Fish is Fish: a world view

22 September, 2015
  • 2 min read
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At the moment I am following a Master in Education. One interesting story I found is a nice metaphor that I feel helps us become better educators and/or people. The children's book 'Fish is Fish' (Lionni, 1970) illustrates how people construct new knowledge based on their current knowledge. Everyone views the world from what they know already.

"'Fish is Fish' describes a fish who is keenly interested in learning about what happens on land, but the fish cannot explore land because it can only breathe in water. It befriends a tadpole who grows into a frog and eventually goes out onto the land. The frog returns to the pond a few weeks later and reports on what he has seen. The frog describes all kinds of things like birds, cows, and people.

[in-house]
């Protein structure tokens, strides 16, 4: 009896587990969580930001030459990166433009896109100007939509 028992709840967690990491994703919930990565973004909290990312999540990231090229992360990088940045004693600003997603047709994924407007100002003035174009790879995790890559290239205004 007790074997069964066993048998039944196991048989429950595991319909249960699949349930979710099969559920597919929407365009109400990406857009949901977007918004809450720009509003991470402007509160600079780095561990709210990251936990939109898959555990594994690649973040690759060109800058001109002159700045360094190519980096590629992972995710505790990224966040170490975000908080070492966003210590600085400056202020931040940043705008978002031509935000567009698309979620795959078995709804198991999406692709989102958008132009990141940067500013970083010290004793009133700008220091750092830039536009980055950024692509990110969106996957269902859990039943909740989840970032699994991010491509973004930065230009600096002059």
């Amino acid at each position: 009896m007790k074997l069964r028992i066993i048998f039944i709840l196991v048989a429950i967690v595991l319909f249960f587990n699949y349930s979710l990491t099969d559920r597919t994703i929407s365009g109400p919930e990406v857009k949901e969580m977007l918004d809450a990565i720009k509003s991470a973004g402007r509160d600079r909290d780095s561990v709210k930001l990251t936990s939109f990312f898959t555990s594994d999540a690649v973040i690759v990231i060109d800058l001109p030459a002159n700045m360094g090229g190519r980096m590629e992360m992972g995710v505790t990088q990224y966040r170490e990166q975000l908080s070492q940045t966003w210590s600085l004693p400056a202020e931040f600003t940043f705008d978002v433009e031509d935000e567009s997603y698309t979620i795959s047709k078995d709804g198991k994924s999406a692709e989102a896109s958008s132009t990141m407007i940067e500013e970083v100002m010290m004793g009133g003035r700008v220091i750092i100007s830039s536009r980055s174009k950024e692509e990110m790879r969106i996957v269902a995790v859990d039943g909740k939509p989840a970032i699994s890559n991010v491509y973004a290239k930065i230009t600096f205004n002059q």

The book shows pictures of the fish’s representations of each of these descriptions: each is a fish-like form that is slightly adapted to accommodate the frog’s descriptions—people are imagined to be fish who walk on their tailfins, birds are fish with wings, cows are fish with udders. This tale illustrates both the creative opportunities and dangers inherent in the fact that people construct new knowledge based on their current knowledge.” (Bransford, 2003)

Hopefully this story makes you more aware of people having their own build-in reference on how they view the world. 

About the author

Anemoon Schepel

Anemoon is a lecturer, researcher and coach. She teaches classes on Marketing and Innovation, Hotel Operations, Information and Communication Management, but is currently specialising herself in education with her Master studies. She conducts research on internationalisation in education, where intercultural competence plays a big role.

 

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